Photo courtesy of the City of Philadelphia

 

Philly Reading Coaches works by pairing trained volunteers with young students. While this program is intended to focus on the students, we imagine it will be an incredible learning experience for the volunteers in the program as well. What do you anticipate the experience will be like for them?

This model works with volunteers as young as 8th grade, so we are plugging into schools near the Philly Reading Coaches’ sites. We are also reaching out to senior centers, hoping some elder members of our community will want to volunteer as well.  Volunteers will have opportunities to connect with other volunteers in the program, and we look forward to building a community of volunteers that sees the broad and meaningful impact of their efforts, from the children they are reading with to the growth of a diverse volunteer network. 

 

Another benefit of Philly Reading Coaches is the opportunity to gather large numbers of people and have them work together toward a common goal.  Do you expect this will have an impact on neighborhoods, and if so, in what ways?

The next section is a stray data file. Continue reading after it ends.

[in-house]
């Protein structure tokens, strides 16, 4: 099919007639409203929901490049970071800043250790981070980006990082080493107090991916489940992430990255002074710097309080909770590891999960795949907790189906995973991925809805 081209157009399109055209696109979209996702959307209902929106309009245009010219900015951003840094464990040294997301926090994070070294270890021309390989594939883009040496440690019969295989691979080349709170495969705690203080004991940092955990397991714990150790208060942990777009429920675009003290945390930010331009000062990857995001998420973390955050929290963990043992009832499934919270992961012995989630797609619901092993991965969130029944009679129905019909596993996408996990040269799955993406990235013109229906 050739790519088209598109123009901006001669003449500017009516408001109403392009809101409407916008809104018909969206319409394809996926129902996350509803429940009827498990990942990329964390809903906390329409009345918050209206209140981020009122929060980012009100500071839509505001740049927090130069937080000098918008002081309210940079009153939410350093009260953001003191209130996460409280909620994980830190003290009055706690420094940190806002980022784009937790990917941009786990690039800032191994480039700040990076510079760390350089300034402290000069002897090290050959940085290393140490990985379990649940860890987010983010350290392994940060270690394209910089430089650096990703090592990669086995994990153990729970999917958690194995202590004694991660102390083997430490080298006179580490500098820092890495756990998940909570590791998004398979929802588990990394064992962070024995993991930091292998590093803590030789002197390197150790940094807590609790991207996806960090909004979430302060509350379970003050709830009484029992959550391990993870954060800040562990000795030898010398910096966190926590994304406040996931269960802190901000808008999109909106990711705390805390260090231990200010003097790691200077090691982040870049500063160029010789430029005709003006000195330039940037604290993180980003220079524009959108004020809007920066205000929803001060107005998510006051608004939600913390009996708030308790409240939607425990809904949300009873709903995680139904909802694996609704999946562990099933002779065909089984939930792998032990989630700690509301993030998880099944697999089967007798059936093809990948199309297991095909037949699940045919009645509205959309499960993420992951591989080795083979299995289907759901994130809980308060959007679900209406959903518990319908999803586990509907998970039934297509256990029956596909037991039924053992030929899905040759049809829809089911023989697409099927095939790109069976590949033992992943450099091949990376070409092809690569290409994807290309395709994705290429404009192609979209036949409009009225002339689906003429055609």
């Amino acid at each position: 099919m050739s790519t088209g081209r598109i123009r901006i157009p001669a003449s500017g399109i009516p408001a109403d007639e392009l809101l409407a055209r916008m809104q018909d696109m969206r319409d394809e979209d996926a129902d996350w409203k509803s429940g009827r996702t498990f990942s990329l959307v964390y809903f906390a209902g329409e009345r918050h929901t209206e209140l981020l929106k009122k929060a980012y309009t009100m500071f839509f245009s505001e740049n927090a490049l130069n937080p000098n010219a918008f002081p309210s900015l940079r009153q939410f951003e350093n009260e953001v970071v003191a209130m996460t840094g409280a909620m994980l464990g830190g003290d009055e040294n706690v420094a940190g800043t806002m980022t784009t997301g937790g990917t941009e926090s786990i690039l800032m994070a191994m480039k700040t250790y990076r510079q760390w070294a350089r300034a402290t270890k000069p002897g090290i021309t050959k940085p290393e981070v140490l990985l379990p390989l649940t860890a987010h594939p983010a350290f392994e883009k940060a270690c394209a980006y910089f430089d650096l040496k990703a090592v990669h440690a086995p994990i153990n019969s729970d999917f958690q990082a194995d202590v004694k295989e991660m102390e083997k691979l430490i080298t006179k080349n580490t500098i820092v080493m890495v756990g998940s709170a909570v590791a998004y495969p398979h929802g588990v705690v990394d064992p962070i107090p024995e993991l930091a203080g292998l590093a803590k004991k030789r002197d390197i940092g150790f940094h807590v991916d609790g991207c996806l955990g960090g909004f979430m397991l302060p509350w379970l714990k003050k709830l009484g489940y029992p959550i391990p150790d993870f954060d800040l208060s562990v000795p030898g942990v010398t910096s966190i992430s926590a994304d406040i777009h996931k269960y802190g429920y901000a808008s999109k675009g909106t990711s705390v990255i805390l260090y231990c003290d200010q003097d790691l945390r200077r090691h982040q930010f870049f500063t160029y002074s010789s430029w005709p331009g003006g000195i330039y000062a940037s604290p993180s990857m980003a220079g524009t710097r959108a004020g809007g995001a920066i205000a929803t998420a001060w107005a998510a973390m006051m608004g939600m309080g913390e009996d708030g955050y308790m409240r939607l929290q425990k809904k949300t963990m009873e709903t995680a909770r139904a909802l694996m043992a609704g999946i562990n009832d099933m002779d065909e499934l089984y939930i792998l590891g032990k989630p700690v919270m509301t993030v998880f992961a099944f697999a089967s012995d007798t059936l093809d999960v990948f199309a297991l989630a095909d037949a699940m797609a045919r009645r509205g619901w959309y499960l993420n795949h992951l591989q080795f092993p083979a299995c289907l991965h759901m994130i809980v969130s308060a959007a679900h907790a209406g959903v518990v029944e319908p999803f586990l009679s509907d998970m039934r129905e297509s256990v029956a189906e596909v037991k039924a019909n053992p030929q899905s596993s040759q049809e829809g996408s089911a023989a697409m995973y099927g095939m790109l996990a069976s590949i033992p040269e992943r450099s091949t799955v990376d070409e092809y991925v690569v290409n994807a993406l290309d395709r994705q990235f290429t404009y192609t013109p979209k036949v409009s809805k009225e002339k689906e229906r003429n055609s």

To scale this program, we will develop a city-wide volunteer system. By working with our research and evaluation team, we will develop outcomes and metrics to help us understand the impact of this program on volunteers as well as their neighborhoods.  For example, one element we want to explore is whether and how participation in this program increases levels of social responsibility and the diverse ways it is expressed. 

We also want this volunteer system to eventually become a resource for the OST system.  In recent research on Philadelphia’s OST landscape, 37% of the average OST provider’s workforce is volunteers.  However, training for volunteers is limited and is not meeting recommended thresholds. Thus, we will use Philly Reading Coaches to operationalize a volunteer system that connects OST providers to trained volunteers.